Group says US companies are still buying the valuable timber from Myanmar despite sanctions imposed after a military takeover.
US companies continue to import teak, a valuable hardwood, from Myanmar despite sanctions imposed by Washington after the military takeover of the country last year, according to a watchdog group.
Justice for Myanmar, a human rights group, has found that U.S. companies are importing the wood from Myanmar as recently as December, despite sanctions imposed in April. The group said in a report released on Tuesday that it appeared the companies were violating sanctions by buying intermediaries.
In total, nearly 1,600 tons of timber reached U.S. companies between February and November last year, the group said, citing figures from the global trade database Panjiva.
“The timber arrived in 82 different shipments … which consisted largely of teak board and scraper used for shipbuilding, deck and furniture,” said the group, which encouraged the U.S. and other governments to trade in combat teak to better curb the teak trade. flow of funds to Myanmar’s military leadership.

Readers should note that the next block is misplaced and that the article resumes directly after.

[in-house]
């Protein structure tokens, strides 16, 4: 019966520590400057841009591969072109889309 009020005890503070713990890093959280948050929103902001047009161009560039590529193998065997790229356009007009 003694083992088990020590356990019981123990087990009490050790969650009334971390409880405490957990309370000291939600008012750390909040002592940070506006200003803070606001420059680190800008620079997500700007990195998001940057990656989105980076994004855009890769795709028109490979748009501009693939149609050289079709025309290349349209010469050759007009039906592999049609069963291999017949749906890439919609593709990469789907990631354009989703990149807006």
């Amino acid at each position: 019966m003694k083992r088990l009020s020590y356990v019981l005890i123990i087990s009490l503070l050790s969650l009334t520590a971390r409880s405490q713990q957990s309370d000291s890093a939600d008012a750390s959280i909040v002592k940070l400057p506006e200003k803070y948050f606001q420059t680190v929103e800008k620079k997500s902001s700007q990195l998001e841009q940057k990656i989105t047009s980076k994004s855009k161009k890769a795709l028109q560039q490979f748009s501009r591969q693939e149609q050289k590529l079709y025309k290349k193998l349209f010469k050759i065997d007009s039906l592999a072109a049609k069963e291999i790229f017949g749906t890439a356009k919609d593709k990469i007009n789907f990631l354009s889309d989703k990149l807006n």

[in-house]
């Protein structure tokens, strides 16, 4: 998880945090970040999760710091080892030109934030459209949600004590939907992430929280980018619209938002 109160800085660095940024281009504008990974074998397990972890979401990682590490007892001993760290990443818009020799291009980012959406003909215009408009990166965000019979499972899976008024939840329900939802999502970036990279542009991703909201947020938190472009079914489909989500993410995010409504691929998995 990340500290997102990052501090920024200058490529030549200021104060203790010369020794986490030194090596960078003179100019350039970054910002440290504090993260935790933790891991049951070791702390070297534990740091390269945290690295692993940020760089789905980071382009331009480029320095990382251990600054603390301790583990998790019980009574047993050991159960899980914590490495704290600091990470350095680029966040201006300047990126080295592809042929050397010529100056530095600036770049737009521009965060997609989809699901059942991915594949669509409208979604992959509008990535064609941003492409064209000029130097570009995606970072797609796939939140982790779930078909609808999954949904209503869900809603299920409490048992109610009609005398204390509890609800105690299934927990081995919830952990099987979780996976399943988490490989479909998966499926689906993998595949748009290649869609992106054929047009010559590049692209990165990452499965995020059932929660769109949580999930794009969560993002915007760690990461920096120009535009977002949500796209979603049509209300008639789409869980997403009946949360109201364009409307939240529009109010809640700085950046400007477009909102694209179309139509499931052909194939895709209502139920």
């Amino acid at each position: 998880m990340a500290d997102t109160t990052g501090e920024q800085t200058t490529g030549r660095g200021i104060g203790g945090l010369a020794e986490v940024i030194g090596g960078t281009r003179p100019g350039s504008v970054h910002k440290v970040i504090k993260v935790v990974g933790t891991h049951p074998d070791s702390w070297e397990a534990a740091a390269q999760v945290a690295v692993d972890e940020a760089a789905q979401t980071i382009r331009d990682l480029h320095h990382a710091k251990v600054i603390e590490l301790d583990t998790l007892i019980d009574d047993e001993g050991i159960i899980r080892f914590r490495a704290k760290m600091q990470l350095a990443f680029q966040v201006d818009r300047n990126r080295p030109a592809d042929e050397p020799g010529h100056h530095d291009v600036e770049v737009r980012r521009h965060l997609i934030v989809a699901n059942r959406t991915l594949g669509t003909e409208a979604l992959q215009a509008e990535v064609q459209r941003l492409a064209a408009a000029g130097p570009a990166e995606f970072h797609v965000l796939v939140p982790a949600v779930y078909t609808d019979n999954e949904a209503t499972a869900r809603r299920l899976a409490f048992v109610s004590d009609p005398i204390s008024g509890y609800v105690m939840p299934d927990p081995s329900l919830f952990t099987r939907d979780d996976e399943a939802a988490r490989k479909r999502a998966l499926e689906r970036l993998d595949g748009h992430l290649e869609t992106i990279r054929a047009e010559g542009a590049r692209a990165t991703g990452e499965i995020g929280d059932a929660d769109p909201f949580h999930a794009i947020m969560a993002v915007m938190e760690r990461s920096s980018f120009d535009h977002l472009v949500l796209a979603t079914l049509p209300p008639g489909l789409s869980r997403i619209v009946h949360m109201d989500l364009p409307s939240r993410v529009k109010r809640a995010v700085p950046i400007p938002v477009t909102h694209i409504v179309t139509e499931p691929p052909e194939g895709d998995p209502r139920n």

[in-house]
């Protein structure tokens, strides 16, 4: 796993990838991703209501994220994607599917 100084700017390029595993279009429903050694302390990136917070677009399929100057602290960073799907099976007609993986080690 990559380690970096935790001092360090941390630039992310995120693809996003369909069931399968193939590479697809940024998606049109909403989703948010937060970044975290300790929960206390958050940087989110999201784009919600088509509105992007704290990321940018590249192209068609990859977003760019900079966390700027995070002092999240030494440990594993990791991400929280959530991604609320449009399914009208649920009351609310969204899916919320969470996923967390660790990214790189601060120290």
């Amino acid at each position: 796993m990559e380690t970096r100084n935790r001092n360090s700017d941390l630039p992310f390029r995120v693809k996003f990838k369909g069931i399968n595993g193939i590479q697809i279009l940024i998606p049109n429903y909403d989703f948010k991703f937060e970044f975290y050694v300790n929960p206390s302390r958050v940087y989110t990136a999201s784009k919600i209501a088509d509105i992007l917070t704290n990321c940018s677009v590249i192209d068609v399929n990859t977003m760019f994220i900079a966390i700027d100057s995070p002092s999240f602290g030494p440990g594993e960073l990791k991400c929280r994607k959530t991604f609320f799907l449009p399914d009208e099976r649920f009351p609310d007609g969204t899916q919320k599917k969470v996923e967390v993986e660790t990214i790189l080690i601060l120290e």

“It is likely that even more teak will be exported to the US via third countries such as China,” the report said.
The US Treasury sanctions, announced on April 21, 2021, prohibit transactions with Myanmar Timber Enterprise, a state-owned company under the country’s Department of Natural Resources and Environmental Conservation. The company oversees all timber exports from Myanmar and sells to private companies through auctions.
The European Union imposed similar sanctions in June.
Wood is one of Myanmar’s most resource-rich industries, bringing in millions of dollars a year in taxes and exports.
According to the Extractive Industries Transparency Initiative, a global monitoring group, in the 2017-18 financial year, Myanmar received nearly $ 100 million in revenue from taxes and royalties on the timber trade, while revenue for the entire forestry industry totaled $ 322 million.
Myanmar’s army, led by Senior General Min Aung Hlaing, who claims electoral fraud, overthrew the elected government of Aung San Suu Kyi’s National League for Democracy in February 2021.
Rights observers say nearly 1,500 people were killed and about 11,500 were arrested in subsequent military repression.
On Monday, 76-year-old Aung San Suu Kyi was a Nobel Peace Prize winner. sentence to four years in prison in addition to a previous two-year sentence she was ordered to serve on charges that critics say are politically motivated.
Law group Amnesty International called the new convictions “the latest act in the hoax against the civilian leader”.